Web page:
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Western Bluetongue skinks
Western Blue-tongued Skink (Tiliqua occipitalis)
About: The bluetongue skinks are found in Australia, New Guinea and on the islands of Indonesia. They get their name from their bright blue tongue, which they use as a threat display. The western bluetongue (Tiliqua occipitalis) is a boldly patterned species with alternating cream and tan to dark brown transverse bands across the body. The dark bands are lighter along the sides and darken as they move dorsally. They have a bold occipital stripe behind the eyes to the back of the head. There is also white speckling throughout the dark pattern elements along the dorsal surface.

The western bluetongue is a species that ranges across the western and southern coast of Australia, with an extension of the range up into central Australia entering the Northern Territory. The range extends into the northwestern corner of Victoria and into New South Wales and potentially into Queensland.

Habitat: These skinks are found in a variety of habitats, including coastal heathlands and arid desert habitat. I have only found DOR individuals on my trips to Australia, which were found in coastal habitat in Western Australia with sandy soil and low-lying shrubs as well as in central Australia near Uluru.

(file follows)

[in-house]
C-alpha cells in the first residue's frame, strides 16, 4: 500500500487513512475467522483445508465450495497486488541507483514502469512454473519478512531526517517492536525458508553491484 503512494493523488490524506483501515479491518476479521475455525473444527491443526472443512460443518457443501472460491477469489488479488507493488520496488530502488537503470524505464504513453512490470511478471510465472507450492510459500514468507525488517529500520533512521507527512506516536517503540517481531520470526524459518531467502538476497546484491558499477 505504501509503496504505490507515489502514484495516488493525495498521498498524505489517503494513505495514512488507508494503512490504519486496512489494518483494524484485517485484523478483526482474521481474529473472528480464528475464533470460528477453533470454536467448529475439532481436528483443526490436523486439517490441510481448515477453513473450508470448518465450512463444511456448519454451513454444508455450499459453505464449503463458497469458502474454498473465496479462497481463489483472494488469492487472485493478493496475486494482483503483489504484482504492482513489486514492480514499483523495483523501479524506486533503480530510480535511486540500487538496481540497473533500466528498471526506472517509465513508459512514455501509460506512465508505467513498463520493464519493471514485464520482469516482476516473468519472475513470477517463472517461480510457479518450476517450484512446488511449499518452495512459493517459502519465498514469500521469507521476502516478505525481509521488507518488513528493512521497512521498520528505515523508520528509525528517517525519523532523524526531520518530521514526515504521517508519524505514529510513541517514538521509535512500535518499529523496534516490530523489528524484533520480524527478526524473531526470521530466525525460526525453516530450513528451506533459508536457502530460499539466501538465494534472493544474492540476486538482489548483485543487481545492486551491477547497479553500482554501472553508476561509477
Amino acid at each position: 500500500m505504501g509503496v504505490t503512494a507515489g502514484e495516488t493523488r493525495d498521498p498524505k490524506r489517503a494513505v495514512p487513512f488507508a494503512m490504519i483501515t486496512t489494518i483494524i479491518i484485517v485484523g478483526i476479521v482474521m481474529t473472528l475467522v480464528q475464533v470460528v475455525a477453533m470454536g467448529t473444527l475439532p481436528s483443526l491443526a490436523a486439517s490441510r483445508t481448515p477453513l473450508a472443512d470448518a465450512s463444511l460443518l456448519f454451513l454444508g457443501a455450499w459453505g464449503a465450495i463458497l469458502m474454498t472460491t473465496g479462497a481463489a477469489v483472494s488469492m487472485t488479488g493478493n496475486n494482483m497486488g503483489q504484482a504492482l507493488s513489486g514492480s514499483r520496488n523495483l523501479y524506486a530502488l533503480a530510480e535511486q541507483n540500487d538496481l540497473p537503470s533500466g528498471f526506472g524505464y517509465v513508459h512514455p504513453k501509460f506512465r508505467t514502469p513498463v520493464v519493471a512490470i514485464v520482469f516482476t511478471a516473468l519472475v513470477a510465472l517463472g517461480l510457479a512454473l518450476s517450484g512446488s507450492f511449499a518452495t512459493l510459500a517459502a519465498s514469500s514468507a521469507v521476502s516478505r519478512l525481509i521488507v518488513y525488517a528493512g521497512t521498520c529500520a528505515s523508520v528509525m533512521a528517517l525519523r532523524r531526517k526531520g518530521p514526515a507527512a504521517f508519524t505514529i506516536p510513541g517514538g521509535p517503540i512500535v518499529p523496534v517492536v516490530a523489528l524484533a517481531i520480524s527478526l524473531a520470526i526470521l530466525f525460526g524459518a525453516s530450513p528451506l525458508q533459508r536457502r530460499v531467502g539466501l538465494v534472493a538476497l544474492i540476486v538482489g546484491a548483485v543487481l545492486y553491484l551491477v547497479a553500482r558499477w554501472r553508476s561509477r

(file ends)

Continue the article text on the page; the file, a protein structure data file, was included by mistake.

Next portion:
Natural History Notes: The western bluetongue skinks are omnivores, feeding on snails, insects, vegitable matter, and even carion. This is one of the nice aspects of keeping these lizards in captivity, as they can be fed a variety of food items.

Tiliqua occipitalis tends to be a little more shy than the Northern bluetongue. They appreciate ample hiding spots and a deeper substrate. They are generally only observed at dusk and dawn and tend to spend the heat of the day under cover.

They come from arid areas that have hot daytime temperatures with around a 20˚F drop in temperature from day to night. Winters also get down to 40˚F in some parts of their range, so they need a cool down period in the winter to mimic their natural environment and to stimulate breeding.

General Notes: We obtained a proven pair of western bluetongues in 2018 and hope to offer these rare lizards in the near future. They are somewhat smaller than the northern bluetongues, but are similar in their care and husbandry.

Bluetongue skinks

                    Bluetongue skinks
 Female western bluetongue

                    Bluetongue skinks
 Western bluetongues have a distinct occipital stripe

Western Bluetongue skinks
Male western bluetongue skink

Western BTS habitat Pinnacles
Western BTSs have been observed among the Pinnacles in Nambung NP, WA

Western BTS habitat Uluru
A recently hit Western BTS was observed on the road to Uluru